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Deep Out: Kansas and The End of the Road



The title for this quick slant is not wholly appropriate, now that I think about it.

I was trying to think of some break up songs and I immediately flashed back to the early nineties. I went to an all male, Jesuit high school, and every month during the school year (or almost every month) the school would sponsor dances/mixers. I think it was to help us overcome the social awkwardness from being 13-17 year old boys cut off from females during the regular course of our high school lives.

Anyway, the tensest parts of the dances for me was when the slow dance songs came on. Chubby, nerdy kid who has a crush on a pretty girl trying to ask her to dance? Not good.

But enough of my therapy. The first song that popped into my head when thinking about this game: The End of the Road by Boyz II Men.


But a reading of the lyrics just didn't strike the right chord with me. I think there is one song that might sum up the sentiments better.

In particular, the second verse

Bittersweet memories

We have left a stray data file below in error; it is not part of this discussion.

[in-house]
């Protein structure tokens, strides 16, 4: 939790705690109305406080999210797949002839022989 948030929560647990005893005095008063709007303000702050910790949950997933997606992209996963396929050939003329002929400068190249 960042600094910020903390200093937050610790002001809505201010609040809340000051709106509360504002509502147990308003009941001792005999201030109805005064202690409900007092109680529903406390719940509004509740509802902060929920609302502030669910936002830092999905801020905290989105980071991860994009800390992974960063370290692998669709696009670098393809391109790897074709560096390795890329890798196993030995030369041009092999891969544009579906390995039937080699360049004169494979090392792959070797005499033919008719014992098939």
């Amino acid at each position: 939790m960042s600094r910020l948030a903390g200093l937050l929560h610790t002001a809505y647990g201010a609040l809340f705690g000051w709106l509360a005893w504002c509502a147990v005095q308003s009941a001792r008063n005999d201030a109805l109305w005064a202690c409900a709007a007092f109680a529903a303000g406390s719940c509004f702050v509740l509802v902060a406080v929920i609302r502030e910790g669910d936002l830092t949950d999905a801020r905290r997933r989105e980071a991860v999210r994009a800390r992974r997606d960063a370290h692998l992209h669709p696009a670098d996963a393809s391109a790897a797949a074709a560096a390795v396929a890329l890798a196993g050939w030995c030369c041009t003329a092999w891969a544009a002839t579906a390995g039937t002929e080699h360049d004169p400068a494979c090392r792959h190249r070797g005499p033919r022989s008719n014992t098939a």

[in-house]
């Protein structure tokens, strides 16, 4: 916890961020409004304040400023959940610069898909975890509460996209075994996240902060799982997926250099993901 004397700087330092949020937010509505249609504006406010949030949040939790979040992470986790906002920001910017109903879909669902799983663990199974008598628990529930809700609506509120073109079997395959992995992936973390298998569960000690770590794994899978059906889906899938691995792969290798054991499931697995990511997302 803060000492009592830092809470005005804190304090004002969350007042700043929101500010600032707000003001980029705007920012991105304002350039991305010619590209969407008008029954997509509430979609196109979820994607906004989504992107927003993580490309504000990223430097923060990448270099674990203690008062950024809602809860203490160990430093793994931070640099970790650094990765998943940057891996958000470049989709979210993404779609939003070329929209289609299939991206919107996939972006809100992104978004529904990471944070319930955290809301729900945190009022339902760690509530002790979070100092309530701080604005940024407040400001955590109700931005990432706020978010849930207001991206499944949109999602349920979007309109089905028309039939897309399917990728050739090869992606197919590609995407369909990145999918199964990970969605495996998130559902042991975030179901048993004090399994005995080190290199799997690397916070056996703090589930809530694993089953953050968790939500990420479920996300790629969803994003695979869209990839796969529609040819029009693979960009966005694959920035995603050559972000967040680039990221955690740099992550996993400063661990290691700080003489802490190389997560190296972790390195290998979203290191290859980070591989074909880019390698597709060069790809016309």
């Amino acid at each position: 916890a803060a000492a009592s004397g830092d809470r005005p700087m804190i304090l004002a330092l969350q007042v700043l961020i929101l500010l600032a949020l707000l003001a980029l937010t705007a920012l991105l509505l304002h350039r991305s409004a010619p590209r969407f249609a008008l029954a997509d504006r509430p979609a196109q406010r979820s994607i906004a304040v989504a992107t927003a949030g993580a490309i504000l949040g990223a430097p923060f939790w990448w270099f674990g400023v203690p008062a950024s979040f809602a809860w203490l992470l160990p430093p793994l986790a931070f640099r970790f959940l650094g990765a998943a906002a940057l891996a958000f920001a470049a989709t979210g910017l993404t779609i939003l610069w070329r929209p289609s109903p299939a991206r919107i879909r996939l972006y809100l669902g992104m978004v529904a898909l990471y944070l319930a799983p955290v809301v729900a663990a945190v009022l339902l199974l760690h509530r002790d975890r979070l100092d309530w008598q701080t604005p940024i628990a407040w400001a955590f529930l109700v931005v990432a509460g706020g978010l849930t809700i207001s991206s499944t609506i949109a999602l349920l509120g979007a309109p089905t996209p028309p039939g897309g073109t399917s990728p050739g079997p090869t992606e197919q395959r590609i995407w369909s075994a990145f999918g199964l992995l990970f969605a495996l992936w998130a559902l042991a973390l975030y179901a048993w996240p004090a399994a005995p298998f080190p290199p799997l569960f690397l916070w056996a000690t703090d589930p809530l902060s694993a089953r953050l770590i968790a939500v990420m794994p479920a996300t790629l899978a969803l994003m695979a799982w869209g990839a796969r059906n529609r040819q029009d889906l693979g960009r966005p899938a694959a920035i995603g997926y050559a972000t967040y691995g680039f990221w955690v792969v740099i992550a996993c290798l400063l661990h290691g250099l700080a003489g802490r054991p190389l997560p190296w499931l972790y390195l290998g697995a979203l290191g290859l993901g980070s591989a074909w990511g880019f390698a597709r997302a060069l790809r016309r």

That is all I am taking with me

So goodbye, please don't cry

We both know I'm not what you need

Yeah, I'm going with Whitney, damnit:


All kidding aside, it would be foolish to not acknowledge that there is something sad about what will transpire at Arrowhead on Saturday. Missouri-Kansas is the second most played rivalry in Division 1 FBS, and the fact that the series will go on indefinite hiatus is a bit sad.

I will also admit that I might not notice it not being on the schedule next year. However, I think that my perspective is shaded by not living in the Kansas City area, where I believe that the suspending of this rivalry cuts much deeper for a multitude of reasons. I know that they've been discussed in the tens of thousands of comments that we had during EXPANSIONAPALOOZA™ this year.

But when (not if) our paths cross again in basketball (more likely to happen via the NCAA tournament) or football (when Turner Gill is finally shown the door and KU gets a real football coach), I believe that Hate Week will return in all of its glorious splendor.

Because sometimes hate, contrary to popular opinion, is good for the soul.